Race Discrimination

Racial discrimination is among the most common, and most pernicious, forms of workplace discrimination. New York City, New York State and federal laws prohibit any type of discrimination in which an individual or group is targeted on the basis of their race (or that of their spouse, partner, or family member).Under the terms of the 1964 Civil Rights Act, the New York State Human Rights Law, and New York City ordinances, that prohibition is also extended to discrimination based on actual or perceived racial characteristics (including physical features, like skin color, hair texture, and the like), as well as discrimination on the grounds of one's ethnic or religious identity, country of origin, or citizenship status.

These statutes define any discriminatory behavior as illegal to the extent that it involves speech or conduct that has a detrimental impact on the employment prospects, job performance, or professional standing of an employee or group of employees distinguished on the basis of any of these characteristics.

Discriminatory speech may include racial, ethnic, or religious slurs about categories of people (such as African Americans, Sikhs, Arabs, Muslims, Latinos, Jews, Africans or Asians). It can also include the dissemination of offensive or threatening materials, from emails containing racist cartoons to more tangible symbols, such as a rope hung in the shape of a noose or a swastika. Additionally, discriminatory speech may include comments that stereotype a particular group, even if these comments are not consciously intended to demean or disparage but are nevertheless hurtful stereotypes; racially or ethnically discriminatory comments need not be made out of conscious malice to constitute illegal behavior.

From the perspective of the relevant body of employment law, the key question is how the discrimination in question has affected the job status or job conditions of its victims; it is this, and not intent of the perpetrator, that determines whether the employer will be deemed to have violated legal restrictions on workplace discrimination.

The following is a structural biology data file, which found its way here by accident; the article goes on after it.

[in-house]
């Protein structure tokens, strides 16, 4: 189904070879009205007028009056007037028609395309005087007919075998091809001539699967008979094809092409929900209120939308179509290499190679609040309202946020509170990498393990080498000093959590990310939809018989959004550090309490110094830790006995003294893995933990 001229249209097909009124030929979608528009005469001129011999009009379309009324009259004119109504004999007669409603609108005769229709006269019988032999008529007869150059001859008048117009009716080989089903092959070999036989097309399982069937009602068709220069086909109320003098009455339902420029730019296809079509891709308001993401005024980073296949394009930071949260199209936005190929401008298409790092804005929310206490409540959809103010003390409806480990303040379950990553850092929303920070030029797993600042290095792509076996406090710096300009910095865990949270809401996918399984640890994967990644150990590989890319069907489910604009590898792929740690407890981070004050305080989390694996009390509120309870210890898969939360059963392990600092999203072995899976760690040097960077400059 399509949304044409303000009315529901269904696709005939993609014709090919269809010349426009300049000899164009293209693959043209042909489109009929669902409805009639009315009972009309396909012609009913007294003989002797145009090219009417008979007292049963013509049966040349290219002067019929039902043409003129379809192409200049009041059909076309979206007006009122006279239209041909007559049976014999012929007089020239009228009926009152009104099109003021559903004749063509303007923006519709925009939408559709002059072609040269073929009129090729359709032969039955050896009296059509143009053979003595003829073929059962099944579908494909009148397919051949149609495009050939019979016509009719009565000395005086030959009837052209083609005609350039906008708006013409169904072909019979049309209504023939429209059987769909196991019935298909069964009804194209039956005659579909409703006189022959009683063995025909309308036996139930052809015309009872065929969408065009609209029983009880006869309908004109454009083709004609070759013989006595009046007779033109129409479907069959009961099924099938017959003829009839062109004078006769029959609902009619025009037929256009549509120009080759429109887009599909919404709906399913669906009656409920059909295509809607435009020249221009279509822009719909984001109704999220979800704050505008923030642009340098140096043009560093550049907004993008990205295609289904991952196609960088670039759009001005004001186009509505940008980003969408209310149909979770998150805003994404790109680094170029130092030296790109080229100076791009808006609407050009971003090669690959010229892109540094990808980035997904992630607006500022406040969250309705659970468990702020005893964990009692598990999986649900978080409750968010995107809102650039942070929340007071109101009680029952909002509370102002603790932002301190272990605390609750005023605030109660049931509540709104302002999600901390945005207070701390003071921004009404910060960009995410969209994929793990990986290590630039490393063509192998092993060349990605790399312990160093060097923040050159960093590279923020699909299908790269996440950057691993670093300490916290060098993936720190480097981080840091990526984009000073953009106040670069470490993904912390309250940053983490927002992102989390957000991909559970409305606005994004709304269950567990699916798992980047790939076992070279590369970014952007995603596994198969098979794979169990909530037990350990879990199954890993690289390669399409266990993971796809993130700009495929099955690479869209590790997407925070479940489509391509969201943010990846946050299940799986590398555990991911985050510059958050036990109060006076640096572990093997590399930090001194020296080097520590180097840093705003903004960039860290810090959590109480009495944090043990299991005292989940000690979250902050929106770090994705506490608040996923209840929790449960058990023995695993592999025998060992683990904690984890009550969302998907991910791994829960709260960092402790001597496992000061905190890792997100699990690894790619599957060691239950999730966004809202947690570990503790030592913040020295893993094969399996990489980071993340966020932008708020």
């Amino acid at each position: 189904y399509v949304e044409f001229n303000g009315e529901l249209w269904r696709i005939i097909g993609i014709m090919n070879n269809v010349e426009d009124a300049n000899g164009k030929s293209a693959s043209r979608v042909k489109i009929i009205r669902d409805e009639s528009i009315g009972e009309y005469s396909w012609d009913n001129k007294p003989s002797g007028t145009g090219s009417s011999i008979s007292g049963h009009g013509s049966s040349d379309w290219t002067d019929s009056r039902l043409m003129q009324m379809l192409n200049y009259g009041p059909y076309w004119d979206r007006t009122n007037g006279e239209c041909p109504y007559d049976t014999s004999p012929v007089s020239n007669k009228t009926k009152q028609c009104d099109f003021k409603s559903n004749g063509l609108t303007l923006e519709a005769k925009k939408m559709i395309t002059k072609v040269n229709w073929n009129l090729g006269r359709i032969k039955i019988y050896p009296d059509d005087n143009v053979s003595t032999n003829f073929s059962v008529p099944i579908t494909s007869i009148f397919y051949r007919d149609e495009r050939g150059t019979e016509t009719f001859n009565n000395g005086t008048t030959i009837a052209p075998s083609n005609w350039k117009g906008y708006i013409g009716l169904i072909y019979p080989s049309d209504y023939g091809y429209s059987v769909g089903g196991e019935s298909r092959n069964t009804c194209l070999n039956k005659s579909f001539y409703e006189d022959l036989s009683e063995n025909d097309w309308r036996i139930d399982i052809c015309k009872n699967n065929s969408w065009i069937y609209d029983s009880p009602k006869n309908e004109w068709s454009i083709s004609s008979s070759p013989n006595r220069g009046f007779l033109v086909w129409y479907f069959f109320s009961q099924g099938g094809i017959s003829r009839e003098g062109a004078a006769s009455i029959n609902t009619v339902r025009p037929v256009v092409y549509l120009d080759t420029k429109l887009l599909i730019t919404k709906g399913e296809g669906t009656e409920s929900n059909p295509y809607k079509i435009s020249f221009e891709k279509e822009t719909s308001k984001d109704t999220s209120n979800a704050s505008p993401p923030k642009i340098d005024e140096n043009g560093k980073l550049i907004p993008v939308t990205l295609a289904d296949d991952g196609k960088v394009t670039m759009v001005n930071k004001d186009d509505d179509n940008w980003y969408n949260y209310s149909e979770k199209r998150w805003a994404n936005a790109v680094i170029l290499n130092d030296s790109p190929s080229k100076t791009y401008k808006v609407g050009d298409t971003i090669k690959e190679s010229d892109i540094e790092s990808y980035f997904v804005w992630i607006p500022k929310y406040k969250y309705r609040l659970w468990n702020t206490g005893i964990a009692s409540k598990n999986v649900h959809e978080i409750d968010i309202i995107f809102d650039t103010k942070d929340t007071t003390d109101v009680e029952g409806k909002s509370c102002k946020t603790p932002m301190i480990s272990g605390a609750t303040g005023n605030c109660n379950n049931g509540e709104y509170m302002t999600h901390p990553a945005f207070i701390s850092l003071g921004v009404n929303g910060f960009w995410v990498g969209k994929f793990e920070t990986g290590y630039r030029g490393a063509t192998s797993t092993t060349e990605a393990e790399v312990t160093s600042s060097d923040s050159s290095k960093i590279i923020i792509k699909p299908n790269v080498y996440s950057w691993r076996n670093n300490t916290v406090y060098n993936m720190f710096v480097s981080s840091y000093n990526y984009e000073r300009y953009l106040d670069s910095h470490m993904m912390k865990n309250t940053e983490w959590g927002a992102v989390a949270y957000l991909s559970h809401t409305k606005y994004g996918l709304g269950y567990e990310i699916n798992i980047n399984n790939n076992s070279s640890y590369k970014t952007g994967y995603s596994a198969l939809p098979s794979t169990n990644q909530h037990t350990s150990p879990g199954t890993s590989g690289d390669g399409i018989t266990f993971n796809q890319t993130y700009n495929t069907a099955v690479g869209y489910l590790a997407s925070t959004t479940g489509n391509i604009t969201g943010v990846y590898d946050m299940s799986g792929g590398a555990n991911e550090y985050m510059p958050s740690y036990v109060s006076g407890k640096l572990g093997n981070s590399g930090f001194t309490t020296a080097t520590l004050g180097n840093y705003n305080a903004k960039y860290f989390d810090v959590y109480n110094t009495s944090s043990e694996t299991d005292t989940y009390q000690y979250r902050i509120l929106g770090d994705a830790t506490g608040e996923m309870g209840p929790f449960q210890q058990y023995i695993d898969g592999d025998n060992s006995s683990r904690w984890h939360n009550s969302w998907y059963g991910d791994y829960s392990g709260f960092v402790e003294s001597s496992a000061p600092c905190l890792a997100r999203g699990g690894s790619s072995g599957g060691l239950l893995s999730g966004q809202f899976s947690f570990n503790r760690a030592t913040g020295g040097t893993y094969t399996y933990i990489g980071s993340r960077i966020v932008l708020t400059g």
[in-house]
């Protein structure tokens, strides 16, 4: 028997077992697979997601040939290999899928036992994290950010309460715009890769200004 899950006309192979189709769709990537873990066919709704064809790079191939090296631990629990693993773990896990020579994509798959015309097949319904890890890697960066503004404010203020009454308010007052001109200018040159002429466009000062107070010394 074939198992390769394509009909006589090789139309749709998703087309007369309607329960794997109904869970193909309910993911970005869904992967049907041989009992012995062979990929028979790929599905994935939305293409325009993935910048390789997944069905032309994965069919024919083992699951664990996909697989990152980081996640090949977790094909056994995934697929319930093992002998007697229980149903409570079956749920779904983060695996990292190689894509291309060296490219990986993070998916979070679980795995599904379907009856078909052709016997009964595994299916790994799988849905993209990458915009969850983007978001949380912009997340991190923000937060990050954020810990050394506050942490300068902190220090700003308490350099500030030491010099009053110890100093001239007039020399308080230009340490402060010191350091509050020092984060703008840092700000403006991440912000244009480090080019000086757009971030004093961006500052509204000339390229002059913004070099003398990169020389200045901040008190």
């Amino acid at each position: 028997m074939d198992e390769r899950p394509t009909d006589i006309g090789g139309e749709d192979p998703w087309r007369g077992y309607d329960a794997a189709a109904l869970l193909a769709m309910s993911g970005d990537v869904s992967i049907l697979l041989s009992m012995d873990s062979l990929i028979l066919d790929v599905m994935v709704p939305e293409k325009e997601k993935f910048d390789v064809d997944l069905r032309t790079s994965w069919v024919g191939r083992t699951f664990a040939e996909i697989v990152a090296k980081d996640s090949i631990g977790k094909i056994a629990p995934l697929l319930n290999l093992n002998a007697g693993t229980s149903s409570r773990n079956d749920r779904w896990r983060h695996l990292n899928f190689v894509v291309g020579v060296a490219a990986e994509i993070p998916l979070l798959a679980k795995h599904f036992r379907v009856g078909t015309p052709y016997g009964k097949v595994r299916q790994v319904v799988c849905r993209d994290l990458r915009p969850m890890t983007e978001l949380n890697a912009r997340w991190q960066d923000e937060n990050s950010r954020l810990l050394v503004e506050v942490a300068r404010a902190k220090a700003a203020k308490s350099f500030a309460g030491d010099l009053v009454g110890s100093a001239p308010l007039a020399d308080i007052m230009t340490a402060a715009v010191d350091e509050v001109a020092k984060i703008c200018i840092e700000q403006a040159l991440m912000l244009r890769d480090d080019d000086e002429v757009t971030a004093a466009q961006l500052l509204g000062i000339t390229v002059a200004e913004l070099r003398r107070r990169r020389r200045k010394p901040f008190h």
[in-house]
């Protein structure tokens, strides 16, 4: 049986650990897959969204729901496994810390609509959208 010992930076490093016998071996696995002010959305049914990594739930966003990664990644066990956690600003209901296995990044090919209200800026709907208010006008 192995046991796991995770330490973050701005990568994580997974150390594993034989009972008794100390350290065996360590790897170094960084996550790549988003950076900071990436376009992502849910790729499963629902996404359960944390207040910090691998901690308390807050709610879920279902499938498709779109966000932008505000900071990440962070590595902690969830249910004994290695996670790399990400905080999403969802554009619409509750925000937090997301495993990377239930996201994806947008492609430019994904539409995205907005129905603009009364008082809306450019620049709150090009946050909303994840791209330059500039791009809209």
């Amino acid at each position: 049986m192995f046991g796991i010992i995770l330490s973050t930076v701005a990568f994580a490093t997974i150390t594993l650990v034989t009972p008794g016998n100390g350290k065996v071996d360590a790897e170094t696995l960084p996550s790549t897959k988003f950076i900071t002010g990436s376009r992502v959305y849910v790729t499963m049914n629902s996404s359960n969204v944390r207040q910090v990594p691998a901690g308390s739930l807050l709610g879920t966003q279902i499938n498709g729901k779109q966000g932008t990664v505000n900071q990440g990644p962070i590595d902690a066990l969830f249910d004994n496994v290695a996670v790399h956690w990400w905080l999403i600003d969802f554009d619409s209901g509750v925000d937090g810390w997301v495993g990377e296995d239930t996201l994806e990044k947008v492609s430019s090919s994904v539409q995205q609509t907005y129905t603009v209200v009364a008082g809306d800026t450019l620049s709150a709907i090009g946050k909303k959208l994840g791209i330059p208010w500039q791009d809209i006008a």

Indeed, employment discrimination need not include any verbalized expression of bigoted or prejudiced beliefs to constitute illegal behavior. For this reason, discrimination claims can be proven on circumstantial evidence. Since the main criteria for deciding whether an action, or series of actions, would be covered by laws banning employment discrimination is the impact on the victims, company policies which were not adopted for clearly discriminatory purposes, but which have a consistently unequal impact on members of specific racial, ethnic, or religious groups, are also banned: examples of such discriminatory practices might include, for instance, the use of an employment test that effectively impairs the chances of racial or ethnic minorities from securing a job offer or a promotion.

Employers who engage in discriminatory practices can be held liable, whether or not there is evidence to suggest that these practices were intended to serve discriminatory ends. Employment practices are illegal in so far as they result in a clear pattern of discrimination in areas like hiring and firing, promotions, pay rates, job assignments, and working conditions. Additionally, employers are considered legally responsible for maintaining a safe and non-discriminatory workplace, and can be forced to pay damages if they permit discriminatory or harassing behavior to escalate to the point that it creates a hostile work environment. Similarly, employers can be found liable for failing to respond to employee complaints about discrimination, or for retaliating against employees who raise these such complaints, even if the complainant is not a member of the victimized group but is rather seeking to vindicate the rights of another party.

If you have been the victim of discrimination, call an employment attorney in your area to determine whether you should pursue a legal complaint against your employer. If you are in New York and have been subjected to discrimination due to your race, ethnicity, religion, nationality, or residency status, or that of your partner, you are welcome to contact us at Joseph & Kirschenbaum LLP to discuss your case.